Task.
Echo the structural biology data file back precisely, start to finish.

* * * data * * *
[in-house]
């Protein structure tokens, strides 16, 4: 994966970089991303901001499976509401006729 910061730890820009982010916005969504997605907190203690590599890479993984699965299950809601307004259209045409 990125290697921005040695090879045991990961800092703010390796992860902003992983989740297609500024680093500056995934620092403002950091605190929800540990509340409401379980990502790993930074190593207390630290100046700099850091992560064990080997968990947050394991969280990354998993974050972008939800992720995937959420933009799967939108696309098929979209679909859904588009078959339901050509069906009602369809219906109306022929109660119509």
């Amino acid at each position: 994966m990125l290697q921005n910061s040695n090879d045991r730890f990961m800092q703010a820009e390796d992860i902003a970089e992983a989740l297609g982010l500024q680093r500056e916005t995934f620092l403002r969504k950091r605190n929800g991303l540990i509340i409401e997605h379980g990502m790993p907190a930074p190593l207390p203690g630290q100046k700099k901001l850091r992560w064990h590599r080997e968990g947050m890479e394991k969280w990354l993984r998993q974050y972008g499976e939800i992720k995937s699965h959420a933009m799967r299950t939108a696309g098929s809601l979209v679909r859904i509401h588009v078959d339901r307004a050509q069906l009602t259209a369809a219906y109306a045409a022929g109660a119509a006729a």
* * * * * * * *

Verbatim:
[in-house]
């Protein structure tokens, strides 16, 4: 994966970089991303901001499976509401006729 910061730890820009982010916005969504997605907190203690590599890479993984699965299950809601307004259209045409 990125290697921005040695090879045991990961800092703010390796992860902003992983989740297609500024680093500056995934620092403002950091605190929800540990509340409401379980990502790993930074190593207390630290100046700099850091992560064990080997968990947050394991969280990354998993974050972008939800992720995937959420933009799967939108696309098929979209679909859904588009078959339901050509069906009602369809219906109306022929109660119509």
């Amino acid at each position: 994966m990125l290697q921005n910061s040695n090879d045991r730890f990961m800092q703010a820009e390796d992860i902003a970089e992983a989740l297609g982010l500024q680093r500056e916005t995934f620092l403002r969504k950091r605190n929800g991303l540990i509340i409401e997605h379980g990502m790993p907190a930074p190593l207390p203690g630290q100046k700099k901001l850091r992560w064990h590599r080997e968990g947050m890479e394991k969280w990354l993984r998993q974050y972008g499976e939800i992720k995937s699965h959420a933009m799967r299950t939108a696309g098929s809601l979209v679909r859904i509401h588009v078959d339901r307004a050509q069906l009602t259209a369809a219906y109306a045409a022929g109660a119509a006729a």